IEP and Ethiopian Multicultural Action for Human Rights (EMAHR) organised a collaborative Positive Peace Workshop in association with Multicultural NSW. Despite the difficulties of travel restrictions and lockdowns, members from the Ethiopian Multicultural Action for Human Rights (EMAHR) community in New South Wales (NSW) came together to participate in two online workshops to learn about how Positive Peace could be used to build community resilience towards the widespread impacts of the COVID-19 pandemic.

Facilitated by the Institute for Economics and Peace (IEP), participants were introduced to IEP’s world-renowned peace research with a focus on bespoke data and the impacts of COVID-19 on global peace. EMAHR’s work focuses on promoting human rights, multiculturalism and a sense of belonging. IEP describes Positive Peace as being comprised of the attitudes, structures and institutions that underpin a peaceful society. It is a systems-based approach which is measured through the strength of the eight Positive Peace Pillars. Positive Peace contrasts with Negative Peace, which is defined as the absence of violence or the fear of violence.

With the intention of building social cohesion over 2,000 people were leveraged from existing community networks to promote these resources to their diaspora through community leaders, elders, religious leaders, and civic associations across Australia and overseas including Canada, the United States, the United Kingdom and Europe.

After being introduced to IEP’s Positive Peace Framework, participants interactively engaged with the eight Pillars of Positive Peace, identifying and implementing activities to keep communities connected and to support their members’ physical and mental well-being.

One participant, who originates from Gambela in Ethiopia, was motivated after the workshop to engage local stakeholders (such as elders, church leaders and youth leaders) within Gambela to participate in a Positive Peace workshop.

This successful initiative saw the creation and promotion of health resources translated from English into the languages of Amharic, Oromo, and Anywaa. These materials explained COVID-19 safety precautions, procedures, and regulations; and included guidance on how to self-isolate, social distancing rules, government restrictions, and a demonstrative video guide on how to complete a Rapid Antigen Test.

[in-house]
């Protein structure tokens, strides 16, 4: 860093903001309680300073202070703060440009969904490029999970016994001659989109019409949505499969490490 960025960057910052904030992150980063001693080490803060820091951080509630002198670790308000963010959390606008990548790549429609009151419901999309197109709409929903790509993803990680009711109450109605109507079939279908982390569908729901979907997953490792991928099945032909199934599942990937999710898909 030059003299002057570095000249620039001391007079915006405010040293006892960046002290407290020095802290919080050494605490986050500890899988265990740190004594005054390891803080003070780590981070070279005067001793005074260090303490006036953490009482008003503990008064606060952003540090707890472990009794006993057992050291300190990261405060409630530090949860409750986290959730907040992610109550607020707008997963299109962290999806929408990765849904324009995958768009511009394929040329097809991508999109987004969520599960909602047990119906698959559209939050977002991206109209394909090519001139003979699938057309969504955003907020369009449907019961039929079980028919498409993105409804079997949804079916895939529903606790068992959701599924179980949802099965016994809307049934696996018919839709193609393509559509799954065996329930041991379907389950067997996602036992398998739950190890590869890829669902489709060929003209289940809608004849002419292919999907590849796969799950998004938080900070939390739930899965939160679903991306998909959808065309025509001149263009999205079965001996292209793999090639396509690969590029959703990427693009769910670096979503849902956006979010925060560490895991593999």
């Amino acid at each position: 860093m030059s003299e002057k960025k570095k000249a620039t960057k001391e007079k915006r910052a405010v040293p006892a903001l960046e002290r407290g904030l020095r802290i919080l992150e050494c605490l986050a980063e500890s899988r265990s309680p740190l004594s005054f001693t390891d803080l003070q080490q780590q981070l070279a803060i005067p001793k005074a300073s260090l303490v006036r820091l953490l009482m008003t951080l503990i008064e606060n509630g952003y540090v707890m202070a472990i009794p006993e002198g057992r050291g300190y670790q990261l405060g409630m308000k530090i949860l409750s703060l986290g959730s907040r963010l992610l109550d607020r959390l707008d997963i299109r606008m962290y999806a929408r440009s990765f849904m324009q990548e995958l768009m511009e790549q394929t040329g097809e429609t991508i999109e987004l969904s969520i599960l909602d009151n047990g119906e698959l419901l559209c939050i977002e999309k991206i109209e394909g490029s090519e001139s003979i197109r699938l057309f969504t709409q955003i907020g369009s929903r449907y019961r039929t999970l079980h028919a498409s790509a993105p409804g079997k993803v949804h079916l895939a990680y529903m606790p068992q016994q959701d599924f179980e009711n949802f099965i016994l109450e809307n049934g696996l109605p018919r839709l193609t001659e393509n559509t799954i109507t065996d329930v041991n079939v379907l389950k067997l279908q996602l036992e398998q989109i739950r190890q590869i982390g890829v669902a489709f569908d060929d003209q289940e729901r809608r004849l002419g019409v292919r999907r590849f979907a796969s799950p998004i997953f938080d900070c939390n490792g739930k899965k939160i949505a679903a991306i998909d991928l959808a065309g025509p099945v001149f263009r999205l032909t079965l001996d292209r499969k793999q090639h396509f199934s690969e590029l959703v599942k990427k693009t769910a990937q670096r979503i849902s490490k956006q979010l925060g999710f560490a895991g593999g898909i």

The outcomes from this program, as identified through a survey conducted by EMAHR, were driven by the participants’ collaborative efforts to produce vital health resources and included:

  • A decrease in the transmission of COVID-19 with 80% of respondents attributing their increased awareness of social distancing and safety rules to being able to read materials in their native language.
  • An increase in the number of individuals testing for COVID-19 within their communities within Australia, with 90% of respondents reporting an improvement in their understanding of the importance of testing and how to use Rapid Antigen Tests.
  • An increase in vaccination rates among their community members in Western Sydney, particularly in the Blacktown and Cumberland local government areas. Numerous respondents reported that they changed their minds and decided to get their booster vaccination after reading the translated materials.
  • Community leaders increased their capacity to deliver and support the dissemination of community-led, health communication initiatives with 90% of respondents reporting that they had explained the translated material to family and friends.

The project encouraged the communities and civic associations impacted by EMAHR’s work in building resilience to the impact of COVID-19. Based on the information collected through the surveys, these communities supported each other by making phone calls to find out how elders and vulnerable people were coping within their community. This project encouraged these communities to keep connected through Zoom meetings and social media, which reduced social isolation and strengthened community resilience. 90% of respondents agreed that the project built stronger resilience and confidence among their community.

Made possible by the support of Multicultural NSW, this program included participants from Ethiopia, Eritrea, Nigeria, and the Democratic Republic of Congo who worked together to produce these valuable resources. This successful workshop assisted these communities within Australia to build resilience to the impacts of both the COVID-19 pandemic and ongoing conflicts which have added additional stress to these communities. The outcomes of this project serve as inspiration for further collaborative efforts that can facilitate the activation of Positive Peace.

Learn more about IEPs Peace Programs.


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Vision of Humanity

Vision of Humanity is brought to you by the Institute for Economics and Peace (IEP), by staff in our global offices in Sydney, New York, The Hague, Harare and Mexico. Alongside maps and global indices, we present fresh perspectives on current affairs reflecting our editorial philosophy.